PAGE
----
Board Practices Quarterly: Diversity, Equity, Inclusion: One Year Later

Natalie Cooper is Senior Manager and Robert Lamm is an independent senior advisor, both at the Center for Board Effectiveness, Deloitte LLP; and Randi Val Morrison is Vice President, Reporting & Member Support at the Society for Corporate Governance. This post is based on a Deloitte memorandum by Ms. Cooper, Mr. Lamm, Ms. Morrison, Carey Oven, and Caroline Schoenecker. Related research from the Program on Corporate Governance includes Politics and Gender in the Executive Suite by Alma Cohen, Moshe Hazan, and David Weiss (discussed on the Forum here); and Will Nasdaq’s Diversity Rules Harm Investors? by Jesse M. Fried (discussed on the Forum here).

This post revisits topics raised in our earlier post, published in October 2020, that explored how companies and boards were responding to events of that year surrounding systemic racism and racial inequality. Specifically, we explore how practices pertaining to diversity, equity, and inclusion (DEI) have changed in the past year in areas such as reporting, meeting agendas, and actions taken by the company, management, and/or the board. We also review additional topics related to DEI, including board recruitment, board education, and executive compensation incentives.

Our findings are based on an October 2021 survey of Society for Corporate Governance members representing more than 120 public companies. As anticipated in our inaugural issue, the findings in this area have evolved over the past year, and we expect ongoing change in corporate governance practices, as well as on a societal level, amid increasing calls for action and progress.


Respondents, primarily corporate secretaries, in-house counsel, and other in-house governance professionals, represent public companies of varying sizes and industries. [1] The actual number of responses for each question is provided. Where applicable, commentary has been included to highlight differences among respondent demographics. In some cases, additional commentary is provided to highlight comparisons to public company results of similar questions asked in our 2020 inaugural Board Practices Quarterly survey and in our 2018 Board Practices Report.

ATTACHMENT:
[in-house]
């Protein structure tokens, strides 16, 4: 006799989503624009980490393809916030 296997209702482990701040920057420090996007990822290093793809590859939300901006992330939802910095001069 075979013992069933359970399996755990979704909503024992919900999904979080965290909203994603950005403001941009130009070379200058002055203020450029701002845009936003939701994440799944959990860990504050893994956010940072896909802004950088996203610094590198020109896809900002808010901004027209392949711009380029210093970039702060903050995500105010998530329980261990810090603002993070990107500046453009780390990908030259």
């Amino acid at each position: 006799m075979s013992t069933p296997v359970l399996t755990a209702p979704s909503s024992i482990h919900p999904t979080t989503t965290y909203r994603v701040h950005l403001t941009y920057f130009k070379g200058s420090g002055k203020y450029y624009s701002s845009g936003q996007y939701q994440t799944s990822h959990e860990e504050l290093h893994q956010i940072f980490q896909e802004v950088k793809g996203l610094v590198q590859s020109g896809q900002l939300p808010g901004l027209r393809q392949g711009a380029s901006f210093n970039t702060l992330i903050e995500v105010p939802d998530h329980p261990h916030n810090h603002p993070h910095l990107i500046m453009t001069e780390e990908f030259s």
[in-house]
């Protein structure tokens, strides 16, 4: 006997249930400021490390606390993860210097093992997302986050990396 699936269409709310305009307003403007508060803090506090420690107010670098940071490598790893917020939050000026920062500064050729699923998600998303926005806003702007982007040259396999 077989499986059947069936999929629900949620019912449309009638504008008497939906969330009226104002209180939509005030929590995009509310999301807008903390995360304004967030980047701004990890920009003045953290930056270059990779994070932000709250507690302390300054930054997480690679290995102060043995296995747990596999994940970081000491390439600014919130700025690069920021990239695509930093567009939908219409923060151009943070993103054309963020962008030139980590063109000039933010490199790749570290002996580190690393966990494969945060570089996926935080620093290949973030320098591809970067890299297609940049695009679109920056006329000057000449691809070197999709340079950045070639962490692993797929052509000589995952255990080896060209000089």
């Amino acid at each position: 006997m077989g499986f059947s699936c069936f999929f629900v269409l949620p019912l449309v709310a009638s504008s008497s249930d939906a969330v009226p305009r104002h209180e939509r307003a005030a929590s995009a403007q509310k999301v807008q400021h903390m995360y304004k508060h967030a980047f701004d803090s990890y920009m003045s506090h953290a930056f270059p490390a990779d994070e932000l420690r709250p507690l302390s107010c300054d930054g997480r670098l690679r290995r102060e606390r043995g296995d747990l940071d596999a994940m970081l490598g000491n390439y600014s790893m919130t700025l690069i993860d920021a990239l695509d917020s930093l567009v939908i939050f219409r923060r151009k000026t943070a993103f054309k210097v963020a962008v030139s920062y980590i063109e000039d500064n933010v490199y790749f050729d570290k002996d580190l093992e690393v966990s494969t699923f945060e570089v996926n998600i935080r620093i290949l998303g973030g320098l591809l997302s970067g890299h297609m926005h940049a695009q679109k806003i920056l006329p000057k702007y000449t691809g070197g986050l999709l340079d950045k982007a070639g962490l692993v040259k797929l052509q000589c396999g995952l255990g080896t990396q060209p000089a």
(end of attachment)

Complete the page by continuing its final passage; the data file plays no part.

Access results by company size and type.

What information does management provide to the board on company practices, strategy, and performance related to diversity, equity, and inclusion? Select all that apply. (118 responses)

Compared to our 2020 survey results, all market caps reported more information being provided to the board on diversity and inclusion strategy and related progress. In 2021, 88% of public companies provided such information, versus 64% in 2020. In 2021, just 3% reported providing no DEI information to the board (representing 13% small-caps and 3% mid-caps), compared to 12% in 2020.

How often are diversity, equity, and inclusion-related matters on the agenda of the board and/or agenda(s) of the committee(s) responsible for oversight of DEI matters? (107 responses)

Aside from the full board, the compensation and nominating/governance or similar committees most commonly have DEI matters on their agendas. For those committees, DEI matters are most commonly on the agendas on an as-needed basis, followed by annually. At the full board level, DEI is most commonly on the agenda annually. This year’s results show year-over-year increases across frequencies at the full board level compared to a similar question asked in 2020. (See chart below.)

Which of the following actions has your company and/or board taken—or intends to take—in response to the widely publicized events of 2020 and ongoing developments surrounding racial inequality and inequity? Select all that apply. (96 responses)

More than 70% of all large-caps reported taking all of the enumerated actions, with 100% reporting hiring a Chief Diversity Officer (or similar) and performing an assessment to understand potential racial inequities and biases, and to understand the experiences of Black and other historically marginalized members of the workforce.

A majority of mid-caps reported having taken all of the enumerated actions other than establishing new policies or practices related to third-party relationships, which more than two-thirds reported they intend to pursue.